And please say what table you are looking at for top 100 of London schools comparing results and intake. Comparing them on the a 'pupil progress, VA best 8 GCSEs' measure, Holland Park is the only school featured for 'low attainers', joined by St Marylebone, Mossbourne, Waldegrave and Grey Coat for 'middle', and 'high attainers' include all of those except St Marylebone but including Camden Girls and Ashmole.

There are, as you say, 90+ other schools worthy of praise.

Martin Richardson's picture
Fri, 07/03/2014 - 20:42

Thanks Nigel, and thanks to Parent2. Good questions and comments. To explain, I have used an analysis of KS2 average score at intake plotted against best 8 GCSE-only score as my starting point. I used the 2013 results data, and it only works if the performance data has those 2 figures, so no independent schools. There is, as you would expect, a strong positive correlation. I then got Excel to plot a line of best fit, and used that formula to calculate the difference between 'expected average best 8 GCSE score' and the actual score. The difference between the two can then be calculated and schools ranked. The number (e.g. Mossbourne has +81.4, Grey Coat +46.6, London Oratory +3.7) indicates the GCSE points score difference a school makes, compared to the national average, based on the initial intake. There were 106 London schools (inner and outer) with a score above Grey Coat, the second highest scoring of the Standard's 'top ten'.

Translated into GCSE terms, 6 pts per grade per subject, Mossbourne students get GCSEs 2 grades above expected in 6 subjects, and 1 grade above expected in the other 2 of their best 8. London Oratory students achieve just a little (half a grade in one subject) above what might be expected given their KS2 scores.

I like the addition of the 'similar schools' measure in the tables. I plan to check out just how many London schools are in the top 4/5 out of 55. I suspect quite a few. However, let me make it clear that I am not knocking any of the schools on the Standard's list. Just frustrated that so many other schools are performing really well and getting little credit.

Janet Downs's picture
Sat, 08/03/2014 - 08:34

Martin - I share your annoyance that certain schools are picked out as exemplary while others which do as well or better are ignored. Michael Gove constantly does this. Here he praises a Lambeth primary academy but didn't bother with other Lambeth primaries which did equally as well or better:

Janet Downs's picture
Sat, 08/03/2014 - 08:44

One way supposedly all-ability state schools can ensure a more advantaged intake is through the cost of school uniform. And so it is with Grey Coat Hospital. The official supplier is John Lewis. There are two blazers: top of the range £65-£85 or a more economical version £44-£64.

The blazer is one item of compulsory uniform which must be bought from the official supplier, the website says.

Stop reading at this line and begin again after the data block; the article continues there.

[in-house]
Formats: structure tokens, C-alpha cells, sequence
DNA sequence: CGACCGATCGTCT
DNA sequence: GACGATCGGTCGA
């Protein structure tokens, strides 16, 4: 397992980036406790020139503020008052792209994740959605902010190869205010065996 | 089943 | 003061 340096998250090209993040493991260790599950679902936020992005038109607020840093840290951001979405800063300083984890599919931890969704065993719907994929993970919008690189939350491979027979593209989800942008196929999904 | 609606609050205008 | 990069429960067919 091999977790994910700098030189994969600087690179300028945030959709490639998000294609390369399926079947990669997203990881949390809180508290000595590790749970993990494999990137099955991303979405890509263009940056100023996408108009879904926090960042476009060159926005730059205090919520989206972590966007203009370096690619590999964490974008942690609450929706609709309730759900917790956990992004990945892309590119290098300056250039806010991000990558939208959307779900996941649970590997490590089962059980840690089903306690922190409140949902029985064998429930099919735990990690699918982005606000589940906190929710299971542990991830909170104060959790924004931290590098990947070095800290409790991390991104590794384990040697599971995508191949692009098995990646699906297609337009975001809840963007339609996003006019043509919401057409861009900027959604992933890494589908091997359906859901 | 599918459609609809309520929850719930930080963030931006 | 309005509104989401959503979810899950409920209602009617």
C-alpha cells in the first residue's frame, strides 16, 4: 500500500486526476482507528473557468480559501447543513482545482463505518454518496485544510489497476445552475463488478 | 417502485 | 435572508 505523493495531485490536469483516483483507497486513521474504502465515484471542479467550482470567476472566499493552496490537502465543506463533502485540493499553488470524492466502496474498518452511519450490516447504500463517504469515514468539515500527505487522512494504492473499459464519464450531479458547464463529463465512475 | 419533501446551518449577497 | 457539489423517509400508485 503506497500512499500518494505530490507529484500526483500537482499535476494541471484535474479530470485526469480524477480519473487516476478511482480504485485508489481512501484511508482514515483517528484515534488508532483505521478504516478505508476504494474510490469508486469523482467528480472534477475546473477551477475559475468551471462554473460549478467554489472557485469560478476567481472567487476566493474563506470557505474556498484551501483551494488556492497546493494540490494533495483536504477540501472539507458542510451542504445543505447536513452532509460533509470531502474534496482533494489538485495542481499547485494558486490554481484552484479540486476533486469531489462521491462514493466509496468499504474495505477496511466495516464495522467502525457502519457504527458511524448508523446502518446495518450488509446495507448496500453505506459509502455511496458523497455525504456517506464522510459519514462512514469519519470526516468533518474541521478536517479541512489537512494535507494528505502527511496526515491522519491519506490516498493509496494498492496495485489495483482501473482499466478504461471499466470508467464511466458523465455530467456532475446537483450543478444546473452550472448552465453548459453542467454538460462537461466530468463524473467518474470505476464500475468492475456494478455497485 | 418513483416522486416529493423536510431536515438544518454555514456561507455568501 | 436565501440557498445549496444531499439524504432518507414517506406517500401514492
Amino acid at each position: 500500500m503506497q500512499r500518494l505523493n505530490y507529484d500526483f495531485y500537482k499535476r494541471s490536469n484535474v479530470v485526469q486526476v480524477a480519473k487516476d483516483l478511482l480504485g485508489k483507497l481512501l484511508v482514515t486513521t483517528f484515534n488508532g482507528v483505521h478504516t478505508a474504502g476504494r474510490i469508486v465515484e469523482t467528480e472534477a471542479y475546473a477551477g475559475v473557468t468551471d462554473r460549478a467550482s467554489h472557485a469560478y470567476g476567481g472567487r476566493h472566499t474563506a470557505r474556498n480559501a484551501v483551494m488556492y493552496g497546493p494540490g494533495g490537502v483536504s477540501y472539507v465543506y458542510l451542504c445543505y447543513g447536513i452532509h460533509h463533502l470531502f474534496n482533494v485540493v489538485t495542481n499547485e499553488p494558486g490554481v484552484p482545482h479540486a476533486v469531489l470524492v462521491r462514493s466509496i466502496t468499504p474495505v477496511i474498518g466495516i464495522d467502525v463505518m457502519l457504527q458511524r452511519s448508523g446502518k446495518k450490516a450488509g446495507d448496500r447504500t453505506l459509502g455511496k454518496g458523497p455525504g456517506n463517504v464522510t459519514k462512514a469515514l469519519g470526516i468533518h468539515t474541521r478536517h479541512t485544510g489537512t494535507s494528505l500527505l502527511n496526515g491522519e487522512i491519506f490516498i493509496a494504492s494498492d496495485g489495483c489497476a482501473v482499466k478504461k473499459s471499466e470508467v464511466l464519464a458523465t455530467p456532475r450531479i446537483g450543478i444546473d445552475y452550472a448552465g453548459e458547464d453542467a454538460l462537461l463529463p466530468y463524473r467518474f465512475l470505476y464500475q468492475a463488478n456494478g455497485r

But isn't it DfE guidance that schools don't insist on one supplier because it can deter parents who would prefer to buy uniform from a cheaper high street chain?

The message is clear - polyester blazers from Tesco aren't welcome.

Martin Richardson's picture
Sat, 08/03/2014 - 09:46

Janet, the uniform cost will certainly affect some potential applicants, but the whole admissions procedure definitely ensures that the intake is well above the national average.

Of the 151 places available each year, 80 are for those active in the Church of England, 28 for those active in other religions, 28 places are open regardless of religion. A further 15 places are available on a 'Language College' place. Not sure exactly what this means, but given that "no previous knowledge of a foreign language is expected or required" I suspect those getting in on this basis will be from the high ability range. With the other places, the intake is spread across 3 bands, based on the assessment test, so I assume these 135 places are allocated across the ability range of those who apply.

The church places need to be supported by a reference from the clergy, and to score maximum points both parent and child would have to be regular attenders, and also highly involved (e.g. elected office in the church/having a role in public worship for the parent, or attending Sunday school for the child).

The net result is that only 9% of the intake had low prior attainment, 39% medium prior attainment, and 52% high prior attainment. In my book, that's selective.

Full details of the admissions policy here:

Janet Downs's picture
Sat, 08/03/2014 - 10:05

Martin - you're right that it's not just the high cost of uniform at Grey Coat. It's the admission criteria. There are other requirements as well - such as the girls being required to join church services at the Abbey. This would deter children from other faiths or none.

What annoys me is this school is supposed to be a church school. It should be expected, then, that it adheres to Christian ethics - being a "broad church", open to all, not discriminating against the disadvantaged and so on.

Martin Richardson's picture
Sat, 08/03/2014 - 15:24

I have now reviewed the 'similar schools' KS4 ranking for each of the 417 inner and outer London secondary schools for which all the data is published. 108 (an impressive 25.9%) of them are ranked from 1-5 out of 55, so in the top 10% of English schools with similar KS2 intake scores. 29 of these are ranked number 1.

As Parent2 points out, 5 of the schools in the Standard's top ten are ranked 1-5, so justifiably in the top 100 on the similar schools measure. That measure is based on the percentage achieving 5A*-C GCSEs or equivalents, so somewhat different from the best 8 GCSE only score calculation I made.

It would be good if some of the other really effective schools in London received more coverage, rather than the press focusing on those which have the best reputations.

Add new comment

Already a member? Click here to log in before you comment. Or register with us.